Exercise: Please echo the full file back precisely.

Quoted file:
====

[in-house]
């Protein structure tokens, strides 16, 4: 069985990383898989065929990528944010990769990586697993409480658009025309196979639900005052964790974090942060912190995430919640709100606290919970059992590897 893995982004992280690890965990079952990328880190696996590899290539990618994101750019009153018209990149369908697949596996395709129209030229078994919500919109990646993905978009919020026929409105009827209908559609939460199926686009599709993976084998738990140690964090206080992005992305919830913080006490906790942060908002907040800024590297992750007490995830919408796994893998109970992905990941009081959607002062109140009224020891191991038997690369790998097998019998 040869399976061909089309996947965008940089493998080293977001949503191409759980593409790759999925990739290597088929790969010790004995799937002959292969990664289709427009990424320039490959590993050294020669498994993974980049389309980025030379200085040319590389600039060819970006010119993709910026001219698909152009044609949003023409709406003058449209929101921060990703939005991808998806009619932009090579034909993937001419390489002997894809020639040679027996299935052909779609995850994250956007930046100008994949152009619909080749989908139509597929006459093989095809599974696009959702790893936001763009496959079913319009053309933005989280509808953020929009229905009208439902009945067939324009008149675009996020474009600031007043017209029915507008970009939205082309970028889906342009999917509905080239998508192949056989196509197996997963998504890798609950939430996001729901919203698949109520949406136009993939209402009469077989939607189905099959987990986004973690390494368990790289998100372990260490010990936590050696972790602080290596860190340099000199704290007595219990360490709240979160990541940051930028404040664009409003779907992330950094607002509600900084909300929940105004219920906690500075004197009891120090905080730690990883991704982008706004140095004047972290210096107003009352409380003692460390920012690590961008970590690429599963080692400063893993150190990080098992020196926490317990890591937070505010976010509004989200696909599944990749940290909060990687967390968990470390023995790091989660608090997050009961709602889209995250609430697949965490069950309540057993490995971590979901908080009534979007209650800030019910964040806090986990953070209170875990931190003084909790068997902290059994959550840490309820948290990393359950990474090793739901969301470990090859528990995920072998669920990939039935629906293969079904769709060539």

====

[in-house]
């Protein structure tokens, strides 16, 4: 069985990383898989065929990528944010990769990586697993409480658009025309196979639900005052964790974090942060912190995430919640709100606290919970059992590897 893995982004992280690890965990079952990328880190696996590899290539990618994101750019009153018209990149369908697949596996395709129209030229078994919500919109990646993905978009919020026929409105009827209908559609939460199926686009599709993976084998738990140690964090206080992005992305919830913080006490906790942060908002907040800024590297992750007490995830919408796994893998109970992905990941009081959607002062109140009224020891191991038997690369790998097998019998 040869399976061909089309996947965008940089493998080293977001949503191409759980593409790759999925990739290597088929790969010790004995799937002959292969990664289709427009990424320039490959590993050294020669498994993974980049389309980025030379200085040319590389600039060819970006010119993709910026001219698909152009044609949003023409709406003058449209929101921060990703939005991808998806009619932009090579034909993937001419390489002997894809020639040679027996299935052909779609995850994250956007930046100008994949152009619909080749989908139509597929006459093989095809599974696009959702790893936001763009496959079913319009053309933005989280509808953020929009229905009208439902009945067939324009008149675009996020474009600031007043017209029915507008970009939205082309970028889906342009999917509905080239998508192949056989196509197996997963998504890798609950939430996001729901919203698949109520949406136009993939209402009469077989939607189905099959987990986004973690390494368990790289998100372990260490010990936590050696972790602080290596860190340099000199704290007595219990360490709240979160990541940051930028404040664009409003779907992330950094607002509600900084909300929940105004219920906690500075004197009891120090905080730690990883991704982008706004140095004047972290210096107003009352409380003692460390920012690590961008970590690429599963080692400063893993150190990080098992020196926490317990890591937070505010976010509004989200696909599944990749940290909060990687967390968990470390023995790091989660608090997050009961709602889209995250609430697949965490069950309540057993490995971590979901908080009534979007209650800030019910964040806090986990953070209170875990931190003084909790068997902290059994959550840490309820948290990393359950990474090793739901969301470990090859528990995920072998669920990939039935629906293969079904769709060539």